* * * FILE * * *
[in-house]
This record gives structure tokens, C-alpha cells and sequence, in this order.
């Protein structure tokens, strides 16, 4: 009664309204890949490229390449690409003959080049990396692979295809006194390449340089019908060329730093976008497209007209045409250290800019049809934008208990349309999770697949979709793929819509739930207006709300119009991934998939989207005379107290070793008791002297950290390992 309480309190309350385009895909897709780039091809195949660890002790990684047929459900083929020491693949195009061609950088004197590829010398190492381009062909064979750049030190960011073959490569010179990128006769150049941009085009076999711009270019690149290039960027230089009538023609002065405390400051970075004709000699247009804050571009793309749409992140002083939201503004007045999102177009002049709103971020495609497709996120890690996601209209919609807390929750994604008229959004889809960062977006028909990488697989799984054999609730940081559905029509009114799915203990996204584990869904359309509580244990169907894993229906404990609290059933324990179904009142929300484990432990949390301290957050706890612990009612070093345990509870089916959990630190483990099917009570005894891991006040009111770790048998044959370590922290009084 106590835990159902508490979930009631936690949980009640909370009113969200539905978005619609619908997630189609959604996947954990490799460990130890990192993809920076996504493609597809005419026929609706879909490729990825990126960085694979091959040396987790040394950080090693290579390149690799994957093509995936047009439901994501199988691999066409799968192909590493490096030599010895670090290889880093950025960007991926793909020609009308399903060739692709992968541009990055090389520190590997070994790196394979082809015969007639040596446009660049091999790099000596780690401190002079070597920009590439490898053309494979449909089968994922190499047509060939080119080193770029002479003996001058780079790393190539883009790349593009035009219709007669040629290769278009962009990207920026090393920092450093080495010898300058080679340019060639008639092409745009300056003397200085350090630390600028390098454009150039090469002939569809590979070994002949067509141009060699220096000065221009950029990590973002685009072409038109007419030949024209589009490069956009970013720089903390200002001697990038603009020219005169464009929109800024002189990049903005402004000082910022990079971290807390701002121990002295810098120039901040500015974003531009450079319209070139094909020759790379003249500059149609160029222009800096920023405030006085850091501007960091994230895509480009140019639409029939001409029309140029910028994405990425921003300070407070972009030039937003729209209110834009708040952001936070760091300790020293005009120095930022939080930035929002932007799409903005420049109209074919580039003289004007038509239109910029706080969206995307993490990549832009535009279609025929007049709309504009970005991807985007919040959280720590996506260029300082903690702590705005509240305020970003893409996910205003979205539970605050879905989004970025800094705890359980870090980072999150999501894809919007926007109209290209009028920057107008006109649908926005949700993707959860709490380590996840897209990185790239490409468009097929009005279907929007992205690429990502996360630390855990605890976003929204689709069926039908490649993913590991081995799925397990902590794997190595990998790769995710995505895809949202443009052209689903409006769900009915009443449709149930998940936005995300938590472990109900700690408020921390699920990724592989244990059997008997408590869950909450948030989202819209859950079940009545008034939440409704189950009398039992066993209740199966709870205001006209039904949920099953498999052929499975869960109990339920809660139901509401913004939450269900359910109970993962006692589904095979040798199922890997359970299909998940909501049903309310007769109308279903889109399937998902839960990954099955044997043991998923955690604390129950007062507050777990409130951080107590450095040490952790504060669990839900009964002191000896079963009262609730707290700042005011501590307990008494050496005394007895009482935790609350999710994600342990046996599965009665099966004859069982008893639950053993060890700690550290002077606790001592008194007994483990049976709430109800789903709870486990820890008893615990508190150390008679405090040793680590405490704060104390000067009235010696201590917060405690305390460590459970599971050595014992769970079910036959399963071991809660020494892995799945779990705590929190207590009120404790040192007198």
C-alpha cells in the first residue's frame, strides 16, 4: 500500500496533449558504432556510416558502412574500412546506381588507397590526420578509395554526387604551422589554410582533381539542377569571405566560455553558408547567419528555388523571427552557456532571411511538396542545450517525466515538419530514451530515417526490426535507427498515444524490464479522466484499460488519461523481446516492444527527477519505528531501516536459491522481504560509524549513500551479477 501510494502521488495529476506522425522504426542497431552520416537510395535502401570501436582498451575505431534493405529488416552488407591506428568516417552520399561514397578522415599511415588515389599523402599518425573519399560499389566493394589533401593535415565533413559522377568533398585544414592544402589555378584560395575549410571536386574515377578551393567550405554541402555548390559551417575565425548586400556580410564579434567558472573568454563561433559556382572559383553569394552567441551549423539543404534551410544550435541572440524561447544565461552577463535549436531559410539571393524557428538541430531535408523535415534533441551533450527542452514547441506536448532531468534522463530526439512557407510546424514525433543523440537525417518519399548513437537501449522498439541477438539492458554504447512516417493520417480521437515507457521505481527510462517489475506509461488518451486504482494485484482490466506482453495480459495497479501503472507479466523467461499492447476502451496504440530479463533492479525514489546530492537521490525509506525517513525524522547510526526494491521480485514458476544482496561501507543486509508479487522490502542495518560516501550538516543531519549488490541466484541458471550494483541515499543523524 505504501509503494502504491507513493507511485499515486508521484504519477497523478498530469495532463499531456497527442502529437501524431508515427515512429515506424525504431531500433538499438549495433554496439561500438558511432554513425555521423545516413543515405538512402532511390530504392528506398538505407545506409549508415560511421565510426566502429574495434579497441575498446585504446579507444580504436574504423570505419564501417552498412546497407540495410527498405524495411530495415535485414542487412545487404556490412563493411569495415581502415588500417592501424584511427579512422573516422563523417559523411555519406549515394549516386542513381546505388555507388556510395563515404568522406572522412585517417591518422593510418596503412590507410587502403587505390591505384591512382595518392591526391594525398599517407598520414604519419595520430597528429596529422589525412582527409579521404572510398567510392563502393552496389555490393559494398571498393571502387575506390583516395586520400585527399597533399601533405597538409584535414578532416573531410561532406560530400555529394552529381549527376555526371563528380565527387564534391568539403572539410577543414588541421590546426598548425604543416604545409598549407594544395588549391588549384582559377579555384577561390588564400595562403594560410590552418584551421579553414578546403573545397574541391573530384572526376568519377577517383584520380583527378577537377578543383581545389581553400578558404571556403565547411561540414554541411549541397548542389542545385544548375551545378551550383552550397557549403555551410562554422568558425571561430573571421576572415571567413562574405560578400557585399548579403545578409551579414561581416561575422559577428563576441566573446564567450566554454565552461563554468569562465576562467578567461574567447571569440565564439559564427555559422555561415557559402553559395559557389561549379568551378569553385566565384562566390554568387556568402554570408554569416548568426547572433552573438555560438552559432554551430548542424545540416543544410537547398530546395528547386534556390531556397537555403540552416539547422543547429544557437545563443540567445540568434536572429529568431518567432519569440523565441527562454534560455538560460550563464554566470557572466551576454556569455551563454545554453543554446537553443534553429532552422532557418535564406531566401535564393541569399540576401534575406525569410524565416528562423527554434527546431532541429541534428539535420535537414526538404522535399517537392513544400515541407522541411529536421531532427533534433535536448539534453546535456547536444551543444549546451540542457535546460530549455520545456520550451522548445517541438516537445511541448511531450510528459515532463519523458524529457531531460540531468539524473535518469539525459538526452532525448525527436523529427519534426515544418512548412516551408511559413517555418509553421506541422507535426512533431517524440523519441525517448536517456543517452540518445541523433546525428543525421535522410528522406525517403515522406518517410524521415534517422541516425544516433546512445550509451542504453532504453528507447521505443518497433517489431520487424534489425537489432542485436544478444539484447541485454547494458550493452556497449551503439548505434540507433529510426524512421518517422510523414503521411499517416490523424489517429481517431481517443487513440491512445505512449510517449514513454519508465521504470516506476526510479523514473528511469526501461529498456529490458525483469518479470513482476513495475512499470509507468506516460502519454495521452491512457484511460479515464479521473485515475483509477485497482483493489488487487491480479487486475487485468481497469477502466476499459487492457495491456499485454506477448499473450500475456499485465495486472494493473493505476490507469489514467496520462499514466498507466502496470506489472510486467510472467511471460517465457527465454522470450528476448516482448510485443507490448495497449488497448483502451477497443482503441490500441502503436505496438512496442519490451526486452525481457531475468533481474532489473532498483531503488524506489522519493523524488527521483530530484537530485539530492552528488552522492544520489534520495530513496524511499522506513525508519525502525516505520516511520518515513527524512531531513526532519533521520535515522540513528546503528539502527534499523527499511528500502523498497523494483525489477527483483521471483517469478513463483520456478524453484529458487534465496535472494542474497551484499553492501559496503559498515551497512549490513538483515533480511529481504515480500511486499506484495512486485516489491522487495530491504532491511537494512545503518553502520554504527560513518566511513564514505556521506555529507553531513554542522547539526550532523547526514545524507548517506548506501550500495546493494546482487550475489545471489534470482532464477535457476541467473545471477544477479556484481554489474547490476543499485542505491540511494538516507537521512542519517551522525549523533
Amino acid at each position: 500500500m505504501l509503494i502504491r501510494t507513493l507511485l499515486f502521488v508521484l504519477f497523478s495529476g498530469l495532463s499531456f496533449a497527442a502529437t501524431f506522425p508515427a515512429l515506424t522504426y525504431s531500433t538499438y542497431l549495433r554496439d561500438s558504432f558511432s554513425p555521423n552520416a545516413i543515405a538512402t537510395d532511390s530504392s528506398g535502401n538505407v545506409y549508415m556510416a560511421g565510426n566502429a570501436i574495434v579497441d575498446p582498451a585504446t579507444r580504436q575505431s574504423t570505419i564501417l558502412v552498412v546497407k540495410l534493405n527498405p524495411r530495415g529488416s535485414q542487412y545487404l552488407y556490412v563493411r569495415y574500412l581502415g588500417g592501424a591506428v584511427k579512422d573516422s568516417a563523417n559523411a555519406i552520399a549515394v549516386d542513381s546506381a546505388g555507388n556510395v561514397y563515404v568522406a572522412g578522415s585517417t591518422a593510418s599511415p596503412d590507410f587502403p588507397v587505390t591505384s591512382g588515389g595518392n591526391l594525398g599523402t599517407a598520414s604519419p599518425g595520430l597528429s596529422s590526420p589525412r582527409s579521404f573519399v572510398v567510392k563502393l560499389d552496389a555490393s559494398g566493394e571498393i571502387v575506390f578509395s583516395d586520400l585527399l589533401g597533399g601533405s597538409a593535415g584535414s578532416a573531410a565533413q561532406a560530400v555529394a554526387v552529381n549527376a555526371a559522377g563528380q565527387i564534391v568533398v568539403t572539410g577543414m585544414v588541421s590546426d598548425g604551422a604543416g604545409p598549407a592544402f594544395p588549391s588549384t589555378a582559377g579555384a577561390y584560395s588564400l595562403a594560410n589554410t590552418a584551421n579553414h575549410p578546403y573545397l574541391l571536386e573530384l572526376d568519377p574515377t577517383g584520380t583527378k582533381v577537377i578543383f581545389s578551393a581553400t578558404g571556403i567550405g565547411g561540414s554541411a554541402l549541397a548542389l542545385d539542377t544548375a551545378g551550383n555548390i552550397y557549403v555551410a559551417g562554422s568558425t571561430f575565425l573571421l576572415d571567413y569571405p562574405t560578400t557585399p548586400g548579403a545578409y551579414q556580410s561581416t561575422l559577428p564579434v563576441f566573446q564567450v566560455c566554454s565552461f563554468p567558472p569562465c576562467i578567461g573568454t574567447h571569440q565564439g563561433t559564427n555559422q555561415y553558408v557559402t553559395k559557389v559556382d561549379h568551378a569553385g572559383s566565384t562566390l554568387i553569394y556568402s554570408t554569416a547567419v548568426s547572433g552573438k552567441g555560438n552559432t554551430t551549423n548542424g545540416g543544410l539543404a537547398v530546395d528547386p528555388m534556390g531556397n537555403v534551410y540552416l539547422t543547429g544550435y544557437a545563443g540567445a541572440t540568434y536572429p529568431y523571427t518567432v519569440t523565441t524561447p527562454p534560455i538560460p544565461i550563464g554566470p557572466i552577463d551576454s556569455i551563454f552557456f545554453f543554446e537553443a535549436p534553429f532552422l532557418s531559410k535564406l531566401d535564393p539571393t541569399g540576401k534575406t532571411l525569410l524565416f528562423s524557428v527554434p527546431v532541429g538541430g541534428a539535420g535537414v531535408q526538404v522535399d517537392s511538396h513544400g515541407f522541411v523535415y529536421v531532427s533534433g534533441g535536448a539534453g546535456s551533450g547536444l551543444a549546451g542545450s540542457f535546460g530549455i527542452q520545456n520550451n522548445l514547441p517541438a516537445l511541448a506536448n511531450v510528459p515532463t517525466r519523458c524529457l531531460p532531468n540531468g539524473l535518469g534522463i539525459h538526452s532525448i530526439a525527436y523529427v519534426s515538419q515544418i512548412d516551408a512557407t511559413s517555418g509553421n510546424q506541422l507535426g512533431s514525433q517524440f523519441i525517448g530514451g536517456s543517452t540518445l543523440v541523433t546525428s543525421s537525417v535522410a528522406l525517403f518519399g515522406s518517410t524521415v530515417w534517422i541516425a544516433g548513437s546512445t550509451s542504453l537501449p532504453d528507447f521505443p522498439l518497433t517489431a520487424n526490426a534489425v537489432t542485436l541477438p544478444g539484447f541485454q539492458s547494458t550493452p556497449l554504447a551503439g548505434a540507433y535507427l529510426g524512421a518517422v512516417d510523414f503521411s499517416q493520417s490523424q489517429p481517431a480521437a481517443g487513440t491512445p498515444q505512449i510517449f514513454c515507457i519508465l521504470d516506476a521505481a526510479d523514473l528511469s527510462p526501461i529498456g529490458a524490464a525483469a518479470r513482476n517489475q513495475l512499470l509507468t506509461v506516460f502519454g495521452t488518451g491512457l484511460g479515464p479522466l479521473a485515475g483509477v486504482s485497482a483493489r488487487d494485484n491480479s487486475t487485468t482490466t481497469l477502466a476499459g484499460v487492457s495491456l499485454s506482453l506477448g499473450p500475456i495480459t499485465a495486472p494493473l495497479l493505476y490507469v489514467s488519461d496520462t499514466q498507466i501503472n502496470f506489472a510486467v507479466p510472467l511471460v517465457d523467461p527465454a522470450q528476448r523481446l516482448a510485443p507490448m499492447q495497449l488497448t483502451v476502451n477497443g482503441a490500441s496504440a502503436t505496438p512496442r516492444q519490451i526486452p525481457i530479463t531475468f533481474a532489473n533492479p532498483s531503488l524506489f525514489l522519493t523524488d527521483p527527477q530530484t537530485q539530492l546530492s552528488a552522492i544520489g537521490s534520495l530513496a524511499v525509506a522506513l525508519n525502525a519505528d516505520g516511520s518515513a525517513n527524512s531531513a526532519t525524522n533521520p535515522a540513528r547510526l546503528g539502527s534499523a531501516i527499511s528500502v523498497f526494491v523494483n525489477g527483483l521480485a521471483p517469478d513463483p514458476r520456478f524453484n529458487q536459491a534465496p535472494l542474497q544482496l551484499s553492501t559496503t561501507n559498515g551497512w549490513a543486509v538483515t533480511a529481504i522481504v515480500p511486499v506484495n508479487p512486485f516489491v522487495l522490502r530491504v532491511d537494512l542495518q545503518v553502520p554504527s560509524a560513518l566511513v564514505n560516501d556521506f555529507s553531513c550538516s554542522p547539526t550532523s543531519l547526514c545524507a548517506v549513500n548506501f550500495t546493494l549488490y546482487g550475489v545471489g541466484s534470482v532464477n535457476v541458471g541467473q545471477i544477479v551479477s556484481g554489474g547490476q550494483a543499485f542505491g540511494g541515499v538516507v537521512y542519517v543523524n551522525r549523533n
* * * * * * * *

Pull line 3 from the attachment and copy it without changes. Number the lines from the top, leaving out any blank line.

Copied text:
């Protein structure tokens, strides 16, 4: 009664309204890949490229390449690409003959080049990396692979295809006194390449340089019908060329730093976008497209007209045409250290800019049809934008208990349309999770697949979709793929819509739930207006709300119009991934998939989207005379107290070793008791002297950290390992 309480309190309350385009895909897709780039091809195949660890002790990684047929459900083929020491693949195009061609950088004197590829010398190492381009062909064979750049030190960011073959490569010179990128006769150049941009085009076999711009270019690149290039960027230089009538023609002065405390400051970075004709000699247009804050571009793309749409992140002083939201503004007045999102177009002049709103971020495609497709996120890690996601209209919609807390929750994604008229959004889809960062977006028909990488697989799984054999609730940081559905029509009114799915203990996204584990869904359309509580244990169907894993229906404990609290059933324990179904009142929300484990432990949390301290957050706890612990009612070093345990509870089916959990630190483990099917009570005894891991006040009111770790048998044959370590922290009084 106590835990159902508490979930009631936690949980009640909370009113969200539905978005619609619908997630189609959604996947954990490799460990130890990192993809920076996504493609597809005419026929609706879909490729990825990126960085694979091959040396987790040394950080090693290579390149690799994957093509995936047009439901994501199988691999066409799968192909590493490096030599010895670090290889880093950025960007991926793909020609009308399903060739692709992968541009990055090389520190590997070994790196394979082809015969007639040596446009660049091999790099000596780690401190002079070597920009590439490898053309494979449909089968994922190499047509060939080119080193770029002479003996001058780079790393190539883009790349593009035009219709007669040629290769278009962009990207920026090393920092450093080495010898300058080679340019060639008639092409745009300056003397200085350090630390600028390098454009150039090469002939569809590979070994002949067509141009060699220096000065221009950029990590973002685009072409038109007419030949024209589009490069956009970013720089903390200002001697990038603009020219005169464009929109800024002189990049903005402004000082910022990079971290807390701002121990002295810098120039901040500015974003531009450079319209070139094909020759790379003249500059149609160029222009800096920023405030006085850091501007960091994230895509480009140019639409029939001409029309140029910028994405990425921003300070407070972009030039937003729209209110834009708040952001936070760091300790020293005009120095930022939080930035929002932007799409903005420049109209074919580039003289004007038509239109910029706080969206995307993490990549832009535009279609025929007049709309504009970005991807985007919040959280720590996506260029300082903690702590705005509240305020970003893409996910205003979205539970605050879905989004970025800094705890359980870090980072999150999501894809919007926007109209290209009028920057107008006109649908926005949700993707959860709490380590996840897209990185790239490409468009097929009005279907929007992205690429990502996360630390855990605890976003929204689709069926039908490649993913590991081995799925397990902590794997190595990998790769995710995505895809949202443009052209689903409006769900009915009443449709149930998940936005995300938590472990109900700690408020921390699920990724592989244990059997008997408590869950909450948030989202819209859950079940009545008034939440409704189950009398039992066993209740199966709870205001006209039904949920099953498999052929499975869960109990339920809660139901509401913004939450269900359910109970993962006692589904095979040798199922890997359970299909998940909501049903309310007769109308279903889109399937998902839960990954099955044997043991998923955690604390129950007062507050777990409130951080107590450095040490952790504060669990839900009964002191000896079963009262609730707290700042005011501590307990008494050496005394007895009482935790609350999710994600342990046996599965009665099966004859069982008893639950053993060890700690550290002077606790001592008194007994483990049976709430109800789903709870486990820890008893615990508190150390008679405090040793680590405490704060104390000067009235010696201590917060405690305390460590459970599971050595014992769970079910036959399963071991809660020494892995799945779990705590929190207590009120404790040192007198």